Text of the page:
As a matter of fact, as you so appropriately pointed out, the report was such an exaggeration of the truth (or ANYTHING even closely resembling the truth) that I noticed any specific CCIA member names were conspicuously absent. That’s when I first realized it was probably yet another “Googleism”.

    Here’s the problem, Nick. By you and I discussing this topic over the Internet, and making our comments available for review over the airwaves, we, too, are now included in the summary numbers. That’s right. What the CCIA meant to say is that the Fair Use industries actually generate 87.69% of our national GPD.

    I own a small graphics arts content development company that produces and publishes copyrighted works. And I believe in Fair Use. Particularly when the use is, indeed, honest and fair. I don’t believe in lying, cheating, and stealing, however. Can’t this huge organization find someone with at least a little integrity to support their cause … whatever the heck that is these days?

    Thank you so much for pointing out this ludicrous hypocrisy to your readers.

    George P. Riddick, III


    Imageline, Inc.


  3. yish

    thanks Nick.

    When I saw the fuss being brewed up about this, I thought I must have missed something. You’re restored my self confidence.

    What I still don’t get it, so what? Again, correct me if I missed something, but what this report seems to say is: “all these companies are using low-copyright stuff, and look how happy they are” (happy in general, not about the type of copyright they use). And? I’m sure all these companies have employees who chew gum. Where’s the report on the Wrigley economy? I just don’t get what this is supposed to prove.

  4. Michael Moncur

    Thanks for this. We need more rational voices in this Boing Boing world. I’m sick of trumped-up “research” like this making headlines.

    It reminds me of urban legends, like the “Craig Shergold is a dying child who needs postcards” thing. People WANT to believe it and it’s much easier to just pass it on than to find out the truth…

  5. Nick Carr

    Again, correct me if I missed something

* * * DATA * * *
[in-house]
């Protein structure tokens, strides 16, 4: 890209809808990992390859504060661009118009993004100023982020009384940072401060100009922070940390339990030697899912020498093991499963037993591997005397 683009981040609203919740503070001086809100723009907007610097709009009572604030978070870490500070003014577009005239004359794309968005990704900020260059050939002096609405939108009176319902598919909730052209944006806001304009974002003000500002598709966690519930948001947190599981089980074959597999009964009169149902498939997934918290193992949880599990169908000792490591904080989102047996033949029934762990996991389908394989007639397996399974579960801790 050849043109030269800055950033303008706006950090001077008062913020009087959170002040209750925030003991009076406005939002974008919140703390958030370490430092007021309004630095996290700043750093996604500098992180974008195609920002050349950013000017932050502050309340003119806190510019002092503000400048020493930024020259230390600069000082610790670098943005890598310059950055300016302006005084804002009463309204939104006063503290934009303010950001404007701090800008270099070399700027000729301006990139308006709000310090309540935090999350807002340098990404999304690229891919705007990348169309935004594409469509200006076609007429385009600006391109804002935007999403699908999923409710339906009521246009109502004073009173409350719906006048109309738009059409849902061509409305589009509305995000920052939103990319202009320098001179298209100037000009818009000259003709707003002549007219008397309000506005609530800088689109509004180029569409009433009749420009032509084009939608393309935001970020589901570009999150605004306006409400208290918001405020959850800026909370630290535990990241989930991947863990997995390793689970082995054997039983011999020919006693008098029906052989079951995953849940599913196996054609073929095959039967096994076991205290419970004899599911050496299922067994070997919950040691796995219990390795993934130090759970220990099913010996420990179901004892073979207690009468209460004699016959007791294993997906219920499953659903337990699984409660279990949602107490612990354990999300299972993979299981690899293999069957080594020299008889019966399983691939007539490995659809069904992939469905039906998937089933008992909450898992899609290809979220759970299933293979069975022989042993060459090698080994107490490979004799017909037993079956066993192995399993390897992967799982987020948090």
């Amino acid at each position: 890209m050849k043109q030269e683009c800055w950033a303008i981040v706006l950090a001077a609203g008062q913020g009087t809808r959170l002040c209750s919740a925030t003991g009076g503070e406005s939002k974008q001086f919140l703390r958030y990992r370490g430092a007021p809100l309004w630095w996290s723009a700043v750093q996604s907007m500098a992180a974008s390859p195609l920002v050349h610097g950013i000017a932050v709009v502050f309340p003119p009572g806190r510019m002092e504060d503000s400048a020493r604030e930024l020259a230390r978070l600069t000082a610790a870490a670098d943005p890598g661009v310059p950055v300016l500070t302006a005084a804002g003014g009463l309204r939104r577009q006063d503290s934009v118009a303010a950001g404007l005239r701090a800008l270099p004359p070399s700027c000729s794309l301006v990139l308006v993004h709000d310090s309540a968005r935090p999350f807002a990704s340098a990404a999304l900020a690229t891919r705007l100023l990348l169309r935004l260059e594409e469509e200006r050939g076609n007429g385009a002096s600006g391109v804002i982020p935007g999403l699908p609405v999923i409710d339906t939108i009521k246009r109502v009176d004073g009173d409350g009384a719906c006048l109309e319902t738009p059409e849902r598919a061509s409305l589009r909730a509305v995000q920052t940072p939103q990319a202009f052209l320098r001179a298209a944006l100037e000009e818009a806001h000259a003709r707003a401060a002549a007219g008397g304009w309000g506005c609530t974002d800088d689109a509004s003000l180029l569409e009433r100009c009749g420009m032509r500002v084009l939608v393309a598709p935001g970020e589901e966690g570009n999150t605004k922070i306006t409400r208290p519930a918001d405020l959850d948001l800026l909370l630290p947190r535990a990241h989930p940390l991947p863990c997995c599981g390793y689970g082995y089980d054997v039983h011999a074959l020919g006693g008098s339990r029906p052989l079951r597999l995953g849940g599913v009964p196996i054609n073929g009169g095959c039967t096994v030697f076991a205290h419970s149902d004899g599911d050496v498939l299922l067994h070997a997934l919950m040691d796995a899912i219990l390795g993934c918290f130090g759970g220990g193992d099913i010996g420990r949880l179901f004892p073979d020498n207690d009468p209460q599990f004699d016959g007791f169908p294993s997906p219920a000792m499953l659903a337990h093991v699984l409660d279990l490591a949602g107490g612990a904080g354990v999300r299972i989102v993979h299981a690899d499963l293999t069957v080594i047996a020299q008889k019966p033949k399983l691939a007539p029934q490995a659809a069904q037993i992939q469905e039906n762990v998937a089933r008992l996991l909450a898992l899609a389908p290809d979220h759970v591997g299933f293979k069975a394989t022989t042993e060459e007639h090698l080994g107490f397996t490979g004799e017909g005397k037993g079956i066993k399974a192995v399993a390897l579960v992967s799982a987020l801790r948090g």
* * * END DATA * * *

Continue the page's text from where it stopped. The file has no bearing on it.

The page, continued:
There’s nothing to miss because there’s nothing there. I mean, really: the “free use economy”? The whole concept is ludicrous. Why not do a study of the “visual economy,” adding up all the industries in which people have to be able to see in order to get their work done? Or maybe the “inhalation economy,” spanning sectors that are characterized by regular breathing? Or the “sunshine economy,” where daylight assists in the creation of value?

  6. Ian Betteridge

    As someone else pointed out to me, this research could easily backfire. It’s easy to see how it could be spun as “those guys are making $4.5 trillion from the work of others, and paying them nothing – isn’t it time we kicked back against the ‘fair use freeloaders’!” Probably not the result that Google would be after :)

  7. Linuxguru1968

    The authors of the study also forget to include the human alimentary canal, toilets and the sewer systems as part of the “fair use” economy. Obviously, humans consume food stuffs that are copyrighted so the stomach and rectum that temporarily hold them are all involved in fair use. And, of course, the sewer systems that transport the processed copyrighted material would be too – by their logic.

  8. Linuxguru1968

    And, don’t forget the words of Benjamin Disraeli via Mark Twain: “Figures often beguile me,particularly when I have the arranging of them myself; in which case the remark attributed to Disraeli would often apply with justice and force: ‘There are three kinds of lies: lies, damned lies, and statistics.'”